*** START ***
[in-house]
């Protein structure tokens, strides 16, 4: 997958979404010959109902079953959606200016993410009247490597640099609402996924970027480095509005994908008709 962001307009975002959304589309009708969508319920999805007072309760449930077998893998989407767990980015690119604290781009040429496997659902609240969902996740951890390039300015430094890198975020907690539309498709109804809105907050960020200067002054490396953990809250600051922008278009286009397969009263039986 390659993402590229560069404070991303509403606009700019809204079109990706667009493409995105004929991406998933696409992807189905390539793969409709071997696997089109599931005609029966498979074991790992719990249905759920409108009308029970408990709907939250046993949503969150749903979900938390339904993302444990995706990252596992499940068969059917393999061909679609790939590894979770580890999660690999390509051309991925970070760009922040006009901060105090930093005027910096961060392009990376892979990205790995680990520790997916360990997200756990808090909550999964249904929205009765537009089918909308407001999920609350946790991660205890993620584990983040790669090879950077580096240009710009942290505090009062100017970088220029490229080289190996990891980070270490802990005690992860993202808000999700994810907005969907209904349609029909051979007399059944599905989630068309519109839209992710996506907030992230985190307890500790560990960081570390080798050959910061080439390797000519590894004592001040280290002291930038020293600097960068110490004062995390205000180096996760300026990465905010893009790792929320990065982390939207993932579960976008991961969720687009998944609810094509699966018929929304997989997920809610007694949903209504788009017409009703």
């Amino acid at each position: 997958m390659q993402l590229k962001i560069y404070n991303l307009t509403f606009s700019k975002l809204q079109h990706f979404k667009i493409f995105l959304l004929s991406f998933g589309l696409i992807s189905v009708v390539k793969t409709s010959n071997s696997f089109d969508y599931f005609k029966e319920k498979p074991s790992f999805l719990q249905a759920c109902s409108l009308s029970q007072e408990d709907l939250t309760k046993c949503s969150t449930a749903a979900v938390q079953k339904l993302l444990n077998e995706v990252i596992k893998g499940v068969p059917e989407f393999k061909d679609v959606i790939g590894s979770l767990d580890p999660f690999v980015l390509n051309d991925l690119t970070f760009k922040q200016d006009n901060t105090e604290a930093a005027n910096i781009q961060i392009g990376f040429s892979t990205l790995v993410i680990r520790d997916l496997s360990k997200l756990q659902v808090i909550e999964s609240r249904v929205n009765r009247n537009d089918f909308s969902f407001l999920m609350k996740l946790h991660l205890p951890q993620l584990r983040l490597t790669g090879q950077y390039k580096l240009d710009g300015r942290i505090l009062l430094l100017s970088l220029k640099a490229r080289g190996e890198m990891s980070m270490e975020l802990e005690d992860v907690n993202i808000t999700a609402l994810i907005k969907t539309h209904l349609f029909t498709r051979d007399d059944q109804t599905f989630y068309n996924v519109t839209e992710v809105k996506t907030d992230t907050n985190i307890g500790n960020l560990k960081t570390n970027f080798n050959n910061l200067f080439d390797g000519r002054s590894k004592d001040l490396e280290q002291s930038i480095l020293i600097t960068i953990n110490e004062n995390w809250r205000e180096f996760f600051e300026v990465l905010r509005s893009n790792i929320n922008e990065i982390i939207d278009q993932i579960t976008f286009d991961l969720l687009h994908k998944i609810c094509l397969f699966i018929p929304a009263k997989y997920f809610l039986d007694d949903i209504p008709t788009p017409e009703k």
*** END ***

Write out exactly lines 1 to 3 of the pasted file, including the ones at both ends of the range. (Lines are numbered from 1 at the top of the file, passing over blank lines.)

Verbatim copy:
[in-house]
């Protein structure tokens, strides 16, 4: 997958979404010959109902079953959606200016993410009247490597640099609402996924970027480095509005994908008709 962001307009975002959304589309009708969508319920999805007072309760449930077998893998989407767990980015690119604290781009040429496997659902609240969902996740951890390039300015430094890198975020907690539309498709109804809105907050960020200067002054490396953990809250600051922008278009286009397969009263039986 390659993402590229560069404070991303509403606009700019809204079109990706667009493409995105004929991406998933696409992807189905390539793969409709071997696997089109599931005609029966498979074991790992719990249905759920409108009308029970408990709907939250046993949503969150749903979900938390339904993302444990995706990252596992499940068969059917393999061909679609790939590894979770580890999660690999390509051309991925970070760009922040006009901060105090930093005027910096961060392009990376892979990205790995680990520790997916360990997200756990808090909550999964249904929205009765537009089918909308407001999920609350946790991660205890993620584990983040790669090879950077580096240009710009942290505090009062100017970088220029490229080289190996990891980070270490802990005690992860993202808000999700994810907005969907209904349609029909051979007399059944599905989630068309519109839209992710996506907030992230985190307890500790560990960081570390080798050959910061080439390797000519590894004592001040280290002291930038020293600097960068110490004062995390205000180096996760300026990465905010893009790792929320990065982390939207993932579960976008991961969720687009998944609810094509699966018929929304997989997920809610007694949903209504788009017409009703």
């Amino acid at each position: 997958m390659q993402l590229k962001i560069y404070n991303l307009t509403f606009s700019k975002l809204q079109h990706f979404k667009i493409f995105l959304l004929s991406f998933g589309l696409i992807s189905v009708v390539k793969t409709s010959n071997s696997f089109d969508y599931f005609k029966e319920k498979p074991s790992f999805l719990q249905a759920c109902s409108l009308s029970q007072e408990d709907l939250t309760k046993c949503s969150t449930a749903a979900v938390q079953k339904l993302l444990n077998e995706v990252i596992k893998g499940v068969p059917e989407f393999k061909d679609v959606i790939g590894s979770l767990d580890p999660f690999v980015l390509n051309d991925l690119t970070f760009k922040q200016d006009n901060t105090e604290a930093a005027n910096i781009q961060i392009g990376f040429s892979t990205l790995v993410i680990r520790d997916l496997s360990k997200l756990q659902v808090i909550e999964s609240r249904v929205n009765r009247n537009d089918f909308s969902f407001l999920m609350k996740l946790h991660l205890p951890q993620l584990r983040l490597t790669g090879q950077y390039k580096l240009d710009g300015r942290i505090l009062l430094l100017s970088l220029k640099a490229r080289g190996e890198m990891s980070m270490e975020l802990e005690d992860v907690n993202i808000t999700a609402l994810i907005k969907t539309h209904l349609f029909t498709r051979d007399d059944q109804t599905f989630y068309n996924v519109t839209e992710v809105k996506t907030d992230t907050n985190i307890g500790n960020l560990k960081t570390n970027f080798n050959n910061l200067f080439d390797g000519r002054s590894k004592d001040l490396e280290q002291s930038i480095l020293i600097t960068i953990n110490e004062n995390w809250r205000e180096f996760f600051e300026v990465l905010r509005s893009n790792i929320n922008e990065i982390i939207d278009q993932i579960t976008f286009d991961l969720l687009h994908k998944i609810c094509l397969f699966i018929p929304a009263k997989y997920f809610l039986d007694d949903i209504p008709t788009p017409e009703k």